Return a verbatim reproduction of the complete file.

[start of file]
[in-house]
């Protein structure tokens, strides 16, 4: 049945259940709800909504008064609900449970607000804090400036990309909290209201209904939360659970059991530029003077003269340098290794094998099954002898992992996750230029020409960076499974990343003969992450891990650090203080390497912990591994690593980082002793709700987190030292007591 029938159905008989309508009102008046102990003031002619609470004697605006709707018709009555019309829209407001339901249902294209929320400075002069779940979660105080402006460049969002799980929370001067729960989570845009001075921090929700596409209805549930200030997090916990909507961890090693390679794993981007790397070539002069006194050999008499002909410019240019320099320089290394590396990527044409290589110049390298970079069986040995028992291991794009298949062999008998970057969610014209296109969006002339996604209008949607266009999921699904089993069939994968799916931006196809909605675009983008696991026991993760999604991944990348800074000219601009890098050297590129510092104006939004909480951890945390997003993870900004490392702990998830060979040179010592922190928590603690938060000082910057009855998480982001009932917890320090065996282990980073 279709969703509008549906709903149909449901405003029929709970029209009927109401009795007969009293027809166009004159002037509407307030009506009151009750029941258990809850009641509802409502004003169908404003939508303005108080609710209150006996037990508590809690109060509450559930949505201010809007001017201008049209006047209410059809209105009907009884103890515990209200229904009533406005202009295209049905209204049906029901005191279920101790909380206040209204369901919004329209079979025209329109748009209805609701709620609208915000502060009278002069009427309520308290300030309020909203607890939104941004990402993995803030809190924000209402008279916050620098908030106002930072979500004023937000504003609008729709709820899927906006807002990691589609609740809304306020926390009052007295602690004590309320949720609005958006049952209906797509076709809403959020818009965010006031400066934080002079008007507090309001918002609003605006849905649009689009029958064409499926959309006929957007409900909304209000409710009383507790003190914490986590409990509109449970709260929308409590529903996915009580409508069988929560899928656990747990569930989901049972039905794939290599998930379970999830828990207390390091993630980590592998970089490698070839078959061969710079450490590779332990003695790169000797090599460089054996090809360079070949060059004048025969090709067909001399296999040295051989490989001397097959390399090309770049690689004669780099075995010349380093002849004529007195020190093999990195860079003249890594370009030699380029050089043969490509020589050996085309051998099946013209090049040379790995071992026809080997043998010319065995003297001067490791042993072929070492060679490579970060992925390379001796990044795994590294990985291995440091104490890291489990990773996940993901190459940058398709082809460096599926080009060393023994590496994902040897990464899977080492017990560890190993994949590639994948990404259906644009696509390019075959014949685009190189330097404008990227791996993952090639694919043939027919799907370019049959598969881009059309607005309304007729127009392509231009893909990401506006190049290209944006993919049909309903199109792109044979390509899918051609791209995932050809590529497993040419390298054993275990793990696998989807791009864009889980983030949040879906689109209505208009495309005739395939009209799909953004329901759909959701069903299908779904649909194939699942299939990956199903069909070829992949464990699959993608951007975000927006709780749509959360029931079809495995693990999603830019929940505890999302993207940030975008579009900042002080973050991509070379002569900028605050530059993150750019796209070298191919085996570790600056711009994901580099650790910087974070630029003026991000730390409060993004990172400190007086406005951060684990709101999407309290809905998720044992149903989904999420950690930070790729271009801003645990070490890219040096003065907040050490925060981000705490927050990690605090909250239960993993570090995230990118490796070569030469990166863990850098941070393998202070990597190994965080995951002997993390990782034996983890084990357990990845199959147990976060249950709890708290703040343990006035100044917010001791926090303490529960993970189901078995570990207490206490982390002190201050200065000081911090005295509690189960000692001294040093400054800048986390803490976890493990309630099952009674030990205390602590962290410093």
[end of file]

[in-house]
């Protein structure tokens, strides 16, 4: 049945259940709800909504008064609900449970607000804090400036990309909290209201209904939360659970059991530029003077003269340098290794094998099954002898992992996750230029020409960076499974990343003969992450891990650090203080390497912990591994690593980082002793709700987190030292007591 029938159905008989309508009102008046102990003031002619609470004697605006709707018709009555019309829209407001339901249902294209929320400075002069779940979660105080402006460049969002799980929370001067729960989570845009001075921090929700596409209805549930200030997090916990909507961890090693390679794993981007790397070539002069006194050999008499002909410019240019320099320089290394590396990527044409290589110049390298970079069986040995028992291991794009298949062999008998970057969610014209296109969006002339996604209008949607266009999921699904089993069939994968799916931006196809909605675009983008696991026991993760999604991944990348800074000219601009890098050297590129510092104006939004909480951890945390997003993870900004490392702990998830060979040179010592922190928590603690938060000082910057009855998480982001009932917890320090065996282990980073 279709969703509008549906709903149909449901405003029929709970029209009927109401009795007969009293027809166009004159002037509407307030009506009151009750029941258990809850009641509802409502004003169908404003939508303005108080609710209150006996037990508590809690109060509450559930949505201010809007001017201008049209006047209410059809209105009907009884103890515990209200229904009533406005202009295209049905209204049906029901005191279920101790909380206040209204369901919004329209079979025209329109748009209805609701709620609208915000502060009278002069009427309520308290300030309020909203607890939104941004990402993995803030809190924000209402008279916050620098908030106002930072979500004023937000504003609008729709709820899927906006807002990691589609609740809304306020926390009052007295602690004590309320949720609005958006049952209906797509076709809403959020818009965010006031400066934080002079008007507090309001918002609003605006849905649009689009029958064409499926959309006929957007409900909304209000409710009383507790003190914490986590409990509109449970709260929308409590529903996915009580409508069988929560899928656990747990569930989901049972039905794939290599998930379970999830828990207390390091993630980590592998970089490698070839078959061969710079450490590779332990003695790169000797090599460089054996090809360079070949060059004048025969090709067909001399296999040295051989490989001397097959390399090309770049690689004669780099075995010349380093002849004529007195020190093999990195860079003249890594370009030699380029050089043969490509020589050996085309051998099946013209090049040379790995071992026809080997043998010319065995003297001067490791042993072929070492060679490579970060992925390379001796990044795994590294990985291995440091104490890291489990990773996940993901190459940058398709082809460096599926080009060393023994590496994902040897990464899977080492017990560890190993994949590639994948990404259906644009696509390019075959014949685009190189330097404008990227791996993952090639694919043939027919799907370019049959598969881009059309607005309304007729127009392509231009893909990401506006190049290209944006993919049909309903199109792109044979390509899918051609791209995932050809590529497993040419390298054993275990793990696998989807791009864009889980983030949040879906689109209505208009495309005739395939009209799909953004329901759909959701069903299908779904649909194939699942299939990956199903069909070829992949464990699959993608951007975000927006709780749509959360029931079809495995693990999603830019929940505890999302993207940030975008579009900042002080973050991509070379002569900028605050530059993150750019796209070298191919085996570790600056711009994901580099650790910087974070630029003026991000730390409060993004990172400190007086406005951060684990709101999407309290809905998720044992149903989904999420950690930070790729271009801003645990070490890219040096003065907040050490925060981000705490927050990690605090909250239960993993570090995230990118490796070569030469990166863990850098941070393998202070990597190994965080995951002997993390990782034996983890084990357990990845199959147990976060249950709890708290703040343990006035100044917010001791926090303490529960993970189901078995570990207490206490982390002190201050200065000081911090005295509690189960000692001294040093400054800048986390803490976890493990309630099952009674030990205390602590962290410093």